As Jewish people celebrate Passover, a remembrance of deliverance from slavery and tyranny, it is easy to forget that the freedoms enjoyed in the 21st century have been relatively recent gains for Jews. Jews were not given fundamental rights of citizenship in Britain until the late 19th century.
In the early 20th century New Zealand as a whole still saw herself as part of the British Empire. The New Zealand Jewish community has diverse origins, however there has historically been a strong tie between New Zealand Jews and England, as many of the early settlers were British. Jews in the diaspora have displayed patriotism for their countries since at least the time of Alexander the Great. Each week in synagogues across the Commonwealth, Jews recite a prayer for the Queen and our leaders. A gift of the prayer was given to Queen Elizabeth on the recent occasion of her 90th birthday by Chief Rabbi Mervis.
Whilst our modern ears are not attuned to expressions of patriotism and loyalty, the following quote from British born Rabbi Samuel Goldstein, (Auckland rabbi from 1880-1934) expresses the gratitude of a people for whom the gains of emancipation were recent and visceral.
Under the beneficent rule of the English Flag we enjoy in the fullest measure security of life and property, free exercise of religious convictions, all the advantages to be derived from a properly constituted government which accords to all its subjects alike the fullest rights of citizenship. We have been revelling so long in the inestimable blessing of perfect liberty, that we scarcely realise the meaning of the words “repressive legislation”. We enjoy a freedom which those living in despotic or less favoured countries fail to understand. The following words have often been repeated to me by some of my foreign coreligionists, recent arrivals, what a sense of relief to feel that you are not interfered with by anyone, that one can go about one’s business unmolested.”Rabbi Samuel Goldstein
Goldstein had a keen sense of civic duty and patriotism, motivated by the scriptural injunction, “Seek ye the welfare of your city, for in its welfare shall be your peace”. When the clouds of war descended upon the nation, Goldstein encouraged congregants to take up their duty with these words, “We know our responsibilities in the present crisis, we all share alike the blessing and privileges Britain’s Flag offers those who live under its shadow”. Jewish New Zealanders enlisted along with other Kiwis to fight in the First World War.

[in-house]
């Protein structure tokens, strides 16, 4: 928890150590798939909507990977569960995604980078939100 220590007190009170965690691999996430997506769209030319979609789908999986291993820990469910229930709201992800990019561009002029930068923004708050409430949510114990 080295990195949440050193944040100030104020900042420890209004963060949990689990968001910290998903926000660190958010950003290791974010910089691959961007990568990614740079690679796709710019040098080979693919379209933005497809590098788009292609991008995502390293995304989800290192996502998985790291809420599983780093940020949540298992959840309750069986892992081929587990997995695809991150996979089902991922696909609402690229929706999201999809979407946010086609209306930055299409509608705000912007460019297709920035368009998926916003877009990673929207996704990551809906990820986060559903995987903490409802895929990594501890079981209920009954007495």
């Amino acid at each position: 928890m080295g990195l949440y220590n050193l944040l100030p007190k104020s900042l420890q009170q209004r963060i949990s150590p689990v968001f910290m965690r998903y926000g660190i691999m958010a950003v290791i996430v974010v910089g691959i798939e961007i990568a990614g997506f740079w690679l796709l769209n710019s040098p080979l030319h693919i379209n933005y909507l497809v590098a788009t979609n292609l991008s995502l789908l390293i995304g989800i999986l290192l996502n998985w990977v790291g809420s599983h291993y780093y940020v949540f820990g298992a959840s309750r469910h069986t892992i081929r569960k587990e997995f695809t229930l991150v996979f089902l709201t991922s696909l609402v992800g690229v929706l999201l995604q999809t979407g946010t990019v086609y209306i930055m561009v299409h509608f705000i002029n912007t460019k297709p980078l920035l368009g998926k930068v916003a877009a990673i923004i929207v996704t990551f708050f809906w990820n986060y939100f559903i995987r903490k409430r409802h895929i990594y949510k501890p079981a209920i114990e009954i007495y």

At the end of the war a thanksgiving service was held. Goldstein’s words poignantly describe the experience, the tragedy of which has long faded for people today.
For 5 years we have lived under the shadows of a war unparalleled for magnitude; a contemplation of the destruction and havoc wrought, the toll levied on human life, the rivers of blood that have flown, the overthrow of proud cities, bombing of populous and prosperous districts, the impoverishing of nations, famine and pestilence all the evils which distinguish war causes the imaginations to reel – the shadow has now lifted and disappeared, with the signing of the peace the last scene in the war has been witnessed, it is over, our anxiety and suspense are over, changed for joy and exultation. Let us pray that the peace may be permanent, not a mere scrap of paper, that under the peace all that is good and true and noble may develop on right and sure lines…”Rabbi Samuel Goldstein
Following the war, Goldstein had great hope that the newly formed League of Nations would guarantee and safeguard the full religious and civil rights of the minorities living in the newly formed states. As an ardent Zionist he rejoiced over the Balfour Declaration which he saw as an extension of Britain’s support for the Jewish people. He had great faith in Britain’s, “love of fair play, her passion for freedom, her ready sympathy with those who are striving for freedom.”
Goldstein, a passionate Zionist, passed away before the onslaught of the Holocaust and the establishment of the State of Israel. No doubt he would have felt each event keenly, as well as the fluctuation of British support for a Jewish state in the ancient Jewish homeland.
While we pause to consider the significance of Anzac Day and reflect on a tiny snapshot of New Zealand’s history, may we be spurred on to hold onto and fight for the ideals, hopes, and freedoms that the sacrifices made in two world wars represent. In the words of Rabbi Goldstein:
May we look to the triumph of good over evil, of the spiritual over the material, when the glory of a nation will consist not so much in its material wealth, as in its spiritual, moral and intellectual greatness and the purity of its ideals, the happiness of its members. This is to enjoy the blessing of peace.”Rabbi Samuel Goldstein
Finally, the following is written on the commemoration scroll of one New Zealand Jewish soldier who made the ultimate sacrifice, Sergeant K.J. Moses. Words which encapsulate our hope for humanity – May his sacrifice help to bring the peace and freedom for which he died.
(Source: Goldstein Documents, Private Collection)